So how do I answer that horrible question? Honestly? I just say that if I had read Twilight at age 14, I would have loved it.

5 Responses to “Rant: Honesty or diplomacy? That is the question:”

  1. Aspiring YA Author says:

    Noooo…. it’s not true. I have books from my childhood and young adulthood that are still wonderful reads. I take your point about Enid Blyton and I have had similar disappointing experiences e.g. re-reading Heidi – where did all the stuff about God and Christianity come from, all of a sudden?

    I recently began collecting lots of old favourites (including Trixie Belden – she is still awesome, I promise) as well as more books and series I never read. I’m very into Apple Paperbacks at the moment. (Tales of a Fourth Grade Nothing.)

    I have to say – I probably would have liked Twilight too (Anne Rice was my thing back in the day) and that’s such a nice sentiment from you. But to me, there is not doubt those books are just badly written. There are books that I read as a teenager, beautiful works of fiction, to which Twilight can’t compare. There are also trashy, genre books that can’t compare because – despite the corny dialogue and one dimensional characters – they’re tightly written and stick to a neat and satisfying formula. (I’m thinking of Sweet Valley High now, which I have also begun collecting again.)

    Don’t get put off – keep looking back because there are still old treasures to rediscover.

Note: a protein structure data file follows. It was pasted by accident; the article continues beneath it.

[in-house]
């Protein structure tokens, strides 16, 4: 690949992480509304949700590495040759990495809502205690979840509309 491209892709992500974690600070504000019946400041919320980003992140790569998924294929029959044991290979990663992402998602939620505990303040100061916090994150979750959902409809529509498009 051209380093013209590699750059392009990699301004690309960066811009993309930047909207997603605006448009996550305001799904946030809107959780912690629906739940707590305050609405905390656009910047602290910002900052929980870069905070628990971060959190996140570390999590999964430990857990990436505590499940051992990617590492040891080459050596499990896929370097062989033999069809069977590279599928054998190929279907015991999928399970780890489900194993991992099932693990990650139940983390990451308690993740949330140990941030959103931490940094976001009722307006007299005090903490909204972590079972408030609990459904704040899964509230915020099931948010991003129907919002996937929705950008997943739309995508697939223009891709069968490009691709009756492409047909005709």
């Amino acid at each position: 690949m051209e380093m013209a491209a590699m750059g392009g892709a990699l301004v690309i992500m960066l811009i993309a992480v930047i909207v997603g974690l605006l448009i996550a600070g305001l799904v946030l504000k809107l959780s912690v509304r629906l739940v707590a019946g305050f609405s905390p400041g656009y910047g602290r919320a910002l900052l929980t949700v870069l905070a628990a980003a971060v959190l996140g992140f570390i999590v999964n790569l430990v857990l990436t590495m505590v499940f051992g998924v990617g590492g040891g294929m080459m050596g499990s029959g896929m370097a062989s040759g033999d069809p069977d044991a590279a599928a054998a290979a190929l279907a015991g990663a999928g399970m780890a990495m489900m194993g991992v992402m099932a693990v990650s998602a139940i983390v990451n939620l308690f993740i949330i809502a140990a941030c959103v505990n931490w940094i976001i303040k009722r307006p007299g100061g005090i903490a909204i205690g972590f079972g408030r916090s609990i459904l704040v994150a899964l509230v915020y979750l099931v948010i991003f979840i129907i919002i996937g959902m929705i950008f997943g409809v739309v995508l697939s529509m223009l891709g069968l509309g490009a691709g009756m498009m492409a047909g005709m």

• vikki says:

      Ah, Liz and Jess. I’d forgotten about them. I don’t mind formulaic stories (or series) at all – I suppose, for me, it comes down to character. I only have seven Trixie Belden novels left in my collection, but I’m trying to find more. I have a feeling I’ll still love Trixie, too. :)

  2. Text Ali says:

    Oh, Vikki, how could I have forgotten My Sweet Audrina?! Actually, you don’t need to answer that! It’s true that Trixie is still goldenish—at least, the spooky mansions are still spooky, and you’ll still want to be in their club. XXX

    • vikki says:

      Hi Ali, I know, My Sweet Audrina was unforgettable – if only for the fact that VC Andrews managed to condense a trilogy’s worth of vileness and depravity into one book.:) Ok, I’m convinced. I’m going to visit Trixie.

  3. Oliver says:

    Hi Vicki
    Love your blog/website and nice to have met you last night.
    I love re-reading books though yes, some books do not pass the test of time, especially childhood faves like the Enchanted Wood.
    My childhood books were the Un series by Paul Jennings, Sticky Beak and Blubber Mouth by Morris Gleitzman, the Super Fudge series by Judy Blume….I’ve re-read parts of those books and they’re still fresh as ever :-)
    I hope my books are like that in 50 years time too, lol.